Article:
The White Guard
|The White Guard|
First complete English edition
|Original title||Белая гвардия|
|Publisher||Художественная литература (Russian)
Yale University Press (English)
|Published in English||2008|
|Media type||Print (Hardback & Paperback)|
The White Guard first appeared in serial form in the Soviet-era literary journal Rossiya in 1926, but was never fully published, as the magazine was closed by the Soviet government. When Bulgakov could not publish The White Guard before the death of Stalin, he adapted it as a play called The Days of the Turbins. This was produced at the Moscow Art Theatre until eventually it was temporarily withdrawn from circulation.
Bulgakov pleaded with Stalin to be allowed to leave the country, as his work was not permitted. Stalin personally arranged for a job for him at the Moscow Arts Theatre. Bulgakov was still working while writing his uncompleted novel, "The Master And Margarita", before he died in 1940. His widow had The White Guard partially published in the literary journal Moskva in 1966. It was published in part in 1973 in the English translation by Michael Glenny; this is missing the dream flashback sections. This edition was published August 30, 2005 by Academy Chicago Publishers. In 2008 Yale University Press published a translation by Marian Schwartz of the complete novel, an edition which won an award.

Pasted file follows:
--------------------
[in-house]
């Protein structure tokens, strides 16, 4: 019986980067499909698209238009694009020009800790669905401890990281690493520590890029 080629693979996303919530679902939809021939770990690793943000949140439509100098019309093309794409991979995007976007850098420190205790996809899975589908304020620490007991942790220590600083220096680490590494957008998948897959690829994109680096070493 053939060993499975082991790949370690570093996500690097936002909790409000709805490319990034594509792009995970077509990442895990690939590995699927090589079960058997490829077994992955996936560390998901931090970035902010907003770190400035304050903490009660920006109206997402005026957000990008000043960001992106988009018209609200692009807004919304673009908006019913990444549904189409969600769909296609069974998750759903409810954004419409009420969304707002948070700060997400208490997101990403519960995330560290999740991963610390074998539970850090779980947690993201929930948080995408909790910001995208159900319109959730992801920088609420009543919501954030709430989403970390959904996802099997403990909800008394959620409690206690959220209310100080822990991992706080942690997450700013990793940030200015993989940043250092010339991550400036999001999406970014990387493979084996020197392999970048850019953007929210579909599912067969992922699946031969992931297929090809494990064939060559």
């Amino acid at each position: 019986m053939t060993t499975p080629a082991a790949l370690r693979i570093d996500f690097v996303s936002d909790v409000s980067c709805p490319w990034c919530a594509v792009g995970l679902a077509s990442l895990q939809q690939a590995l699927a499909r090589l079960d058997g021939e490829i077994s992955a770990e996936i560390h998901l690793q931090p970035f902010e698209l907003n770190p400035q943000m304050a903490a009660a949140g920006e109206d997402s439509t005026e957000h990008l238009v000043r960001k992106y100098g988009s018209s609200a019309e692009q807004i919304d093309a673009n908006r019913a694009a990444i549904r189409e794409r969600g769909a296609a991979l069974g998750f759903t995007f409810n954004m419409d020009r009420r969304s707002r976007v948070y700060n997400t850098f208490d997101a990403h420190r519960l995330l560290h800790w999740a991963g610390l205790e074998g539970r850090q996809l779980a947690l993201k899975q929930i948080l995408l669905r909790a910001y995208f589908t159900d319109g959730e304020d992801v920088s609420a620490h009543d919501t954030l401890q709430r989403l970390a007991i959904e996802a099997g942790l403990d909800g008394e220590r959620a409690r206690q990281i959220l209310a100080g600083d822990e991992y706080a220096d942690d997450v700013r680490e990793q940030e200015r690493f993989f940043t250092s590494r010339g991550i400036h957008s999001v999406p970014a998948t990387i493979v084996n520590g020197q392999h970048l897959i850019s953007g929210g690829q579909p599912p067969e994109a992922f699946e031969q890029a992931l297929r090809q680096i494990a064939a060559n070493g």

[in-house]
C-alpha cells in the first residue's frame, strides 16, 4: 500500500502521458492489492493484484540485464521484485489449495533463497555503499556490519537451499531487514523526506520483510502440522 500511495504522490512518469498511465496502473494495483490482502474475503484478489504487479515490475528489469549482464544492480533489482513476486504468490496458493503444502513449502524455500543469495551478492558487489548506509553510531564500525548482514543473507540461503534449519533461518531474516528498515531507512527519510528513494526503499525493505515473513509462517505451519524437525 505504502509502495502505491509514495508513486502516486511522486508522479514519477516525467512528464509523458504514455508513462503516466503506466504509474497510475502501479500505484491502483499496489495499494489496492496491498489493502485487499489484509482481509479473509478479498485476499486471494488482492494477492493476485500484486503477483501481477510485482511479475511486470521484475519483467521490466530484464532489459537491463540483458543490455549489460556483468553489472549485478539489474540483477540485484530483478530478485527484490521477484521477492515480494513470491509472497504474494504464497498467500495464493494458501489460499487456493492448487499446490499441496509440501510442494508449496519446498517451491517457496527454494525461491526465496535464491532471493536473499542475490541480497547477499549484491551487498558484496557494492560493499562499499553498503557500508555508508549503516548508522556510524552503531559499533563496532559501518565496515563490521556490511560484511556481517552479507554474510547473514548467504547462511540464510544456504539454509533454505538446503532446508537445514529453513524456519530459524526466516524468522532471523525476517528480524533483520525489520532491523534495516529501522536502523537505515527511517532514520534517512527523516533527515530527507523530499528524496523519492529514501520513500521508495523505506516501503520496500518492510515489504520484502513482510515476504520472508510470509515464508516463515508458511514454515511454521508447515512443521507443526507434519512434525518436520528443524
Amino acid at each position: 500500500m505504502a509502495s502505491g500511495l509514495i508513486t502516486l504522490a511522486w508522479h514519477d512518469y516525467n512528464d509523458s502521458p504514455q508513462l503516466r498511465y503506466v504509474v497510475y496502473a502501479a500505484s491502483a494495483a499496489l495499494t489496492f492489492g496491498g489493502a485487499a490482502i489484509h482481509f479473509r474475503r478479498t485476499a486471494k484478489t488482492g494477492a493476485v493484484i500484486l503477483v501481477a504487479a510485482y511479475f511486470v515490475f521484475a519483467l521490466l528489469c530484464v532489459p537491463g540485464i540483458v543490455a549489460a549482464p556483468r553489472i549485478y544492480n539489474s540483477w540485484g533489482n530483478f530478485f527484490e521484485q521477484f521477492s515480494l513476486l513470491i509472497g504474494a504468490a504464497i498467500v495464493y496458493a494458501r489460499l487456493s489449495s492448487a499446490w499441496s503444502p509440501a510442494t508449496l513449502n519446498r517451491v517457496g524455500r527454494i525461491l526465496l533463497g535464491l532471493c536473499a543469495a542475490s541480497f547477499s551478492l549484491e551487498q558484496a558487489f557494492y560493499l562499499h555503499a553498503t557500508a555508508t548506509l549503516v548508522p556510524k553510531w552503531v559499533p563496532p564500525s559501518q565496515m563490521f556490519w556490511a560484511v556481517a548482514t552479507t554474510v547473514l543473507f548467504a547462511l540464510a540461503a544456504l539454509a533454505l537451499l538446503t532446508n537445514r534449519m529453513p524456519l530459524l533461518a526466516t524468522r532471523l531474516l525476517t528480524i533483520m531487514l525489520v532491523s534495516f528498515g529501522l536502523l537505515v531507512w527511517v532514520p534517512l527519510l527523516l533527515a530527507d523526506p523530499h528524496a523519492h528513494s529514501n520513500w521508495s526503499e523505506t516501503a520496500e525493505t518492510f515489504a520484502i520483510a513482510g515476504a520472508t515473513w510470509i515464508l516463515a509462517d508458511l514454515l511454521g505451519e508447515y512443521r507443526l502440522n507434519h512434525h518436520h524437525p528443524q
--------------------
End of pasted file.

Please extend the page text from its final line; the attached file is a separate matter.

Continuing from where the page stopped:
The novel: settings, themes and narrative style 
Set in Ukraine, beginning in late 1918, the novel concerns the fate of the Turbin family as the various armies of the Russian Civil War - the Whites, the Reds, the Imperial German Army, and Ukrainian nationalists - fight over the city of Kiev. Historical figures such as Petlyura and Pavlo Skoropadsky appear as the Turbin family is caught up in the turbulent effects of the October Revolution.
Autobiographical elements 
The novel contains many autobiographical elements. Bulgakov gave the younger Turbin brother some of the characteristics of his own younger brother. The description of the house of the Turbins is that of the house of the Bulgakov family in Kiev. (Today it is preserved and operated as the Mikhail Bulgakov Museum).
- (English) Bulgakov museum in Moscow
- (Russian) Bulgakov museum in Moscow. The Odd Flat
- (Russian) Diary of Bulgakov museum in Moscow
- (Russian) Bulgakov museum in Russian Wikipedia
- http://www.sovlit.net/whiteguard/ - an overview of the novel, also with information on the author.